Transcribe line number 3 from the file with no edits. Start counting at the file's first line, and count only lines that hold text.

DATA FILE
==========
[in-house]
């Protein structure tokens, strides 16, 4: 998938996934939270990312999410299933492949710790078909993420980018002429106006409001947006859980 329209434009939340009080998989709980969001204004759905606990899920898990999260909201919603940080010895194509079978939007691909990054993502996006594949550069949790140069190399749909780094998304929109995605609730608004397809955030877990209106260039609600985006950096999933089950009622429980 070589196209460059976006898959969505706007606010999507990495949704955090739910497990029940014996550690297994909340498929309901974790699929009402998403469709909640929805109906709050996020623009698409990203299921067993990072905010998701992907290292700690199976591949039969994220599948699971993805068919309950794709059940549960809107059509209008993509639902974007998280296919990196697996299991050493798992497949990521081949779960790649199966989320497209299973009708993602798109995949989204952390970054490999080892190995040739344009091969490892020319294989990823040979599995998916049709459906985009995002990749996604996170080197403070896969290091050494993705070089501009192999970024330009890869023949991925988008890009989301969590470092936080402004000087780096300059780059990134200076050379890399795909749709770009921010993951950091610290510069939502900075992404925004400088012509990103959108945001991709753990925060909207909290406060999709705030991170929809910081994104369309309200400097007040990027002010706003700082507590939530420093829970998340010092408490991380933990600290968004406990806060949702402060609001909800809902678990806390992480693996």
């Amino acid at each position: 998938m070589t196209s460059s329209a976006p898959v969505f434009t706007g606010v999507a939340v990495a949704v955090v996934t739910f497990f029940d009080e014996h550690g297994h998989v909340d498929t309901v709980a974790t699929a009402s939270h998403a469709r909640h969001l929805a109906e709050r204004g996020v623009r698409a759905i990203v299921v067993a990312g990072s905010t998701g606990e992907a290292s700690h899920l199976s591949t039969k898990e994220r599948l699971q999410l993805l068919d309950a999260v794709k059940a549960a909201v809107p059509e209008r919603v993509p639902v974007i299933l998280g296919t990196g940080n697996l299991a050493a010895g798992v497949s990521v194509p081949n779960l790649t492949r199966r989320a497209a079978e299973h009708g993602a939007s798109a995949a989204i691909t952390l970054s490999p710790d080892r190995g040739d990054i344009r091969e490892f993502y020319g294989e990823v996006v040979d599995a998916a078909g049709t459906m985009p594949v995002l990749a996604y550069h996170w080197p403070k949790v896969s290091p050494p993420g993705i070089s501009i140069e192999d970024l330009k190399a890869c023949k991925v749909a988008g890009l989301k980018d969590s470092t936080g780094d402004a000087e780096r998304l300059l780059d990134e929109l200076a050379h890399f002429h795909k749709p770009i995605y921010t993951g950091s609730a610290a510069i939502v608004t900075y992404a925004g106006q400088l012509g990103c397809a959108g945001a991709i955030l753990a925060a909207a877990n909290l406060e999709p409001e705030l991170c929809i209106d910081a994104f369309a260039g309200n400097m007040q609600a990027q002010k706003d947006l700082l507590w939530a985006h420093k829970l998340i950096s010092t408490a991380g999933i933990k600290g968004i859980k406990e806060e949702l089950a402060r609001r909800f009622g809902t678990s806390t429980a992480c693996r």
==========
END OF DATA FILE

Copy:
């Amino acid at each position: 998938m070589t196209s460059s329209a976006p898959v969505f434009t706007g606010v999507a939340v990495a949704v955090v996934t739910f497990f029940d009080e014996h550690g297994h998989v909340d498929t309901v709980a974790t699929a009402s939270h998403a469709r909640h969001l929805a109906e709050r204004g996020v623009r698409a759905i990203v299921v067993a990312g990072s905010t998701g606990e992907a290292s700690h899920l199976s591949t039969k898990e994220r599948l699971q999410l993805l068919d309950a999260v794709k059940a549960a909201v809107p059509e209008r919603v993509p639902v974007i299933l998280g296919t990196g940080n697996l299991a050493a010895g798992v497949s990521v194509p081949n779960l790649t492949r199966r989320a497209a079978e299973h009708g993602a939007s798109a995949a989204i691909t952390l970054s490999p710790d080892r190995g040739d990054i344009r091969e490892f993502y020319g294989e990823v996006v040979d599995a998916a078909g049709t459906m985009p594949v995002l990749a996604y550069h996170w080197p403070k949790v896969s290091p050494p993420g993705i070089s501009i140069e192999d970024l330009k190399a890869c023949k991925v749909a988008g890009l989301k980018d969590s470092t936080g780094d402004a000087e780096r998304l300059l780059d990134e929109l200076a050379h890399f002429h795909k749709p770009i995605y921010t993951g950091s609730a610290a510069i939502v608004t900075y992404a925004g106006q400088l012509g990103c397809a959108g945001a991709i955030l753990a925060a909207a877990n909290l406060e999709p409001e705030l991170c929809i209106d910081a994104f369309a260039g309200n400097m007040q609600a990027q002010k706003d947006l700082l507590w939530a985006h420093k829970l998340i950096s010092t408490a991380g999933i933990k600290g968004i859980k406990e806060e949702l089950a402060r609001r909800f009622g809902t678990s806390t429980a992480c693996r």